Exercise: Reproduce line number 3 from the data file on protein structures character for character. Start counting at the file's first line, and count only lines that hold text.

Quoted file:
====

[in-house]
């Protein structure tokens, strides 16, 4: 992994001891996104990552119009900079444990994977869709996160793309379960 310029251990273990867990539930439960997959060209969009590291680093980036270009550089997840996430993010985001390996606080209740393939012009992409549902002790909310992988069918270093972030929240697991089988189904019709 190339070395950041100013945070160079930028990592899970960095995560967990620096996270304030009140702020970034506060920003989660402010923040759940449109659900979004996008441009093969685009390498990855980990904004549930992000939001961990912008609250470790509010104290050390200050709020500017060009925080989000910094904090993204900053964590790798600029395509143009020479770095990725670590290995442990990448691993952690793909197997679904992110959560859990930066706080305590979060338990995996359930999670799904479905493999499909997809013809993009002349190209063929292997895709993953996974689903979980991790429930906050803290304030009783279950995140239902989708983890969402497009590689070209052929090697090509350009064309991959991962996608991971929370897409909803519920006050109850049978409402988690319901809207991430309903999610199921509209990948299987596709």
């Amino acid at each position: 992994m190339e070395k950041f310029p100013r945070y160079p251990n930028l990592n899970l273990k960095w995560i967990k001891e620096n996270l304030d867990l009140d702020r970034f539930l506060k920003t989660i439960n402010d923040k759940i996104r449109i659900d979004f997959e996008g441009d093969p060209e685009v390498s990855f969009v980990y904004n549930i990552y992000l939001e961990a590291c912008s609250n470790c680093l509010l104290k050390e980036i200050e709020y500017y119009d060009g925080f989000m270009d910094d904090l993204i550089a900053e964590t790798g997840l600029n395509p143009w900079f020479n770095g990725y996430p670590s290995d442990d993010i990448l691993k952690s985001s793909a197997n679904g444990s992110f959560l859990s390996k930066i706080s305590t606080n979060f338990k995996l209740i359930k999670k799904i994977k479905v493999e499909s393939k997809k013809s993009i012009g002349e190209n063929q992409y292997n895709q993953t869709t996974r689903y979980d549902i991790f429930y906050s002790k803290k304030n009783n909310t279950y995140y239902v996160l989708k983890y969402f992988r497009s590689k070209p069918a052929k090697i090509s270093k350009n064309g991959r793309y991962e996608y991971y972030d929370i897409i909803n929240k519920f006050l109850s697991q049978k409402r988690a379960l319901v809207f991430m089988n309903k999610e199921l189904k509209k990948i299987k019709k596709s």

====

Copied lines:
């Amino acid at each position: 992994m190339e070395k950041f310029p100013r945070y160079p251990n930028l990592n899970l273990k960095w995560i967990k001891e620096n996270l304030d867990l009140d702020r970034f539930l506060k920003t989660i439960n402010d923040k759940i996104r449109i659900d979004f997959e996008g441009d093969p060209e685009v390498s990855f969009v980990y904004n549930i990552y992000l939001e961990a590291c912008s609250n470790c680093l509010l104290k050390e980036i200050e709020y500017y119009d060009g925080f989000m270009d910094d904090l993204i550089a900053e964590t790798g997840l600029n395509p143009w900079f020479n770095g990725y996430p670590s290995d442990d993010i990448l691993k952690s985001s793909a197997n679904g444990s992110f959560l859990s390996k930066i706080s305590t606080n979060f338990k995996l209740i359930k999670k799904i994977k479905v493999e499909s393939k997809k013809s993009i012009g002349e190209n063929q992409y292997n895709q993953t869709t996974r689903y979980d549902i991790f429930y906050s002790k803290k304030n009783n909310t279950y995140y239902v996160l989708k983890y969402f992988r497009s590689k070209p069918a052929k090697i090509s270093k350009n064309g991959r793309y991962e996608y991971y972030d929370i897409i909803n929240k519920f006050l109850s697991q049978k409402r988690a379960l319901v809207f991430m089988n309903k999610e199921l189904k509209k990948i299987k019709k596709s």